GENET archive


2-Plants: GE Arabidopsis attracts predatory mites to fight plant-eating spider mites

------------------------------- GENET-news -------------------------------

TITLE:  Genetically Altered Plant Attracts Bug "Bodyguards"
SOURCE: National Geographic News, USA, by James Owen
DATE:   22 Sep 2005

------------------ archive: ------------------

Genetically Altered Plant Attracts Bug "Bodyguards"

A new genetically modified plant uses chemical signals to invite
predatory bugs to dine on unwelcome guests munching on its leaves.

The enhanced weed--a type of small mustard plant (Arabidopsis thaliana)--
was able to summon bug "bodyguards" after researchers inserted a gene
from a strawberry plant.

A. thaliana is the first plant to have its entire genome sequenced and so
is regularly used in plant research. The genetically modified version of
the weed may lead to a new method of crop pest control that reduces the
need for chemical pesticides.

"This would deliver crop defense in the seed rather than in a spray,"
said John Pickett, head of biological chemistry at Rothamsted Research in
Harpenden, England.

"This is the first time that a plant has been modified genetically to
produce a [predator] attractant," he added. "Exploiting this process is
really very important."

The study team reports that the genetically engineered plant was able to
attract predatory mites (a small relative of spiders) that prey on plant-
eating spider mites. The development is reported in tomorrow's issue of
the journal Science.

Active Ingredient

Study co-author Harro Bouwmeester, a biochemist at Plant Research
International at Wageningen University in the Netherlands, says the plant
needed little genetic modification to introduce the chemical lure.

"It's very commonplace in the wild for plants to emit bodyguard-
attracting compounds upon insect feeding," he said.

"Because this phenomenon is widespread in the plant kingdom, it means the
machinery to produce these compounds is available in all plants. That
means you just have to tap into existing pathways [in plant cells], and
that can be done by the introduction of just one gene."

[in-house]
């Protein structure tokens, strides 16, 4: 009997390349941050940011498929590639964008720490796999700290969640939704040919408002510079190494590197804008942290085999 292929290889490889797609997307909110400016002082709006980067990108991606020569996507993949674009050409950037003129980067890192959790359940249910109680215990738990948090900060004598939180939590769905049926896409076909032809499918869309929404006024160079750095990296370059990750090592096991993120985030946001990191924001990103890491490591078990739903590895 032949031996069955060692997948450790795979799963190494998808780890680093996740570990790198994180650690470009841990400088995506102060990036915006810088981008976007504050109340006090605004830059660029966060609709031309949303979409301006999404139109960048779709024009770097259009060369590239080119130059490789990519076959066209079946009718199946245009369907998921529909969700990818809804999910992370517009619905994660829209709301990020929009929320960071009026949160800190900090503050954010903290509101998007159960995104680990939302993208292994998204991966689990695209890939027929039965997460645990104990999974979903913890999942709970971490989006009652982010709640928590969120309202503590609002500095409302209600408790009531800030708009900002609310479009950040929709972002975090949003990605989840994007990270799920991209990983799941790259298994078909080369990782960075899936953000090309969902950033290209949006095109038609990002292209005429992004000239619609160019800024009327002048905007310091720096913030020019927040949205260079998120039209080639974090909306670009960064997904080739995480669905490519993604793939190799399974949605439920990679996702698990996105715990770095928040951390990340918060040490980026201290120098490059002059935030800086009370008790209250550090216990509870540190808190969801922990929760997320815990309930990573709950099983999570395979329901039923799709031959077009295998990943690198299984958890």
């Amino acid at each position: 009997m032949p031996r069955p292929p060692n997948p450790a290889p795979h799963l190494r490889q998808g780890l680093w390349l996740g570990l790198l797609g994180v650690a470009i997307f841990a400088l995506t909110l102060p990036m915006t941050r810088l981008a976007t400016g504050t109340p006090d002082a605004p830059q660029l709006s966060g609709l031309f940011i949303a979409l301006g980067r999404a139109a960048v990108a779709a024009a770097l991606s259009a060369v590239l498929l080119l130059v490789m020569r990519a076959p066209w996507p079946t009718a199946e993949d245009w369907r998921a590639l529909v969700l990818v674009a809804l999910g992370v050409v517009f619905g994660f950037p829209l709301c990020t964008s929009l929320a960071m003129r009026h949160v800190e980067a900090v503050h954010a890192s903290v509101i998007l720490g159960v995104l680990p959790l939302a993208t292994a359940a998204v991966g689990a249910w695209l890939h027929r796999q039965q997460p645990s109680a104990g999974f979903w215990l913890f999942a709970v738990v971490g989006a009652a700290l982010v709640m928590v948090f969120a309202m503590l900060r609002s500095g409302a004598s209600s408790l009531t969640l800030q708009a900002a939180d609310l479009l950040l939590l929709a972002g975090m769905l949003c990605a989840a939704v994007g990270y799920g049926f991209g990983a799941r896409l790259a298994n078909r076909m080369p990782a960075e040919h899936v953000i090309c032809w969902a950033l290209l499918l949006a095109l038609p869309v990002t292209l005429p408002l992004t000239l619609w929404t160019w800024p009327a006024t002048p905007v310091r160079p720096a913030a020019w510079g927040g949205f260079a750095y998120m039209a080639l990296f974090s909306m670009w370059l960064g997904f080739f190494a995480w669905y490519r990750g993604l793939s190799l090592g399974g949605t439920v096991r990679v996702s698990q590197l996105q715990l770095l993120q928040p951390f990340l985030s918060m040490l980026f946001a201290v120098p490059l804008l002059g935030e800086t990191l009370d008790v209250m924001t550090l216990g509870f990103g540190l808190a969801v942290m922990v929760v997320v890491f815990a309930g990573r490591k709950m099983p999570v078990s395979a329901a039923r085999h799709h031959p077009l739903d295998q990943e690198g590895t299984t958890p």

Bouwmeester says the active ingredient varies somewhat between plant
species, but most bug attractants rely on complex compounds called terpenes.

"You will know terpenes from the smell of certain herbs like peppermint,"
he said. "Other plants also produce these compounds, but in lower
concentrations so we don't smell them."

Many crop plants already produce small amounts of terpenes, including
corn (maize), apples, beans, cucumbers, and cotton.

Bouwmeester adds that bodyguard-attracting compounds work best when
emitted by the plants themselves. Spraying crops with similar man-made
chemicals would be less effective given the delicate balance of
interactions between a plant, pests, and predators.

"You only want to attract these predators at the exact moment [their]
food source, such as the spider mite, is there," he added.

In the wild, plants lure a range of predatory bugs that perform a vital
pest control service. These helpful dinner guests include aphid-chomping
ladybugs and parasitic wasps that lay eggs inside caterpillars.

Pickett of Rothamsted Research says plants are often highly sophisticated
in their signaling. The plants can tailor their messages for specific
predators depending on which pest species is taking a bite out of them.

For instance, he says, "There are three aphid species that attack beans:
the vetch aphid, the black bean aphid, the pea aphid.

"But a particular parasitoid [a parasite that kills its host] can only
develop in the pea aphid. And that parasitoid can tell from the signals
coming out of the bean plant whether it's only the pea aphid that's there."

Crop Yields

Pickett says the Dutch-led team's research may allow humans to harness
plant-bug interactions to improve crop yields.

"Nature's only evolving to create a balanced situation," he said. "But we
need to create food, which inevitably disrupts that balance. As soon as
you grow a monoculture you need pest control, so these new approaches are
going to be very important."

"There's a tremendous demand for alternatives to pesticides, not only
because of people's fear of pesticides, but also because insects develop
resistance to them," Pickett added.

But many advocacy groups have heavily criticized development of
genetically modified crops. The man-made plants pose a serious risk to
the natural environment, they say.

Pickett says this latest plant should be no cause for alarm.

"Nobody needs worry because all the genes are from the plant kingdom--it's
just that [the researchers have] done some genetic tricks," he said.

The research could also help create a new generation of bodyguard-
attracting crops without high-tech genetic modification, according to
study co-author Bouwmeester.

He says a major goal of the team's research is to identify which plant
chemicals act as bug attractants.

Once these compounds are identified, he says, "We think that with normal,
traditional breeding it would as well be possible to improve the ability
of plants to lure predators."


European NGO Network on Genetic Engineering

Hartmut MEYER (Mr)
In den Steinäckern 13
D - 38116 Braunschweig

P: +49-531-5168746
F: +49-531-5168747
M: +49-162-1054755
E: coordination(*)
W: <>

   GENET-news mailing list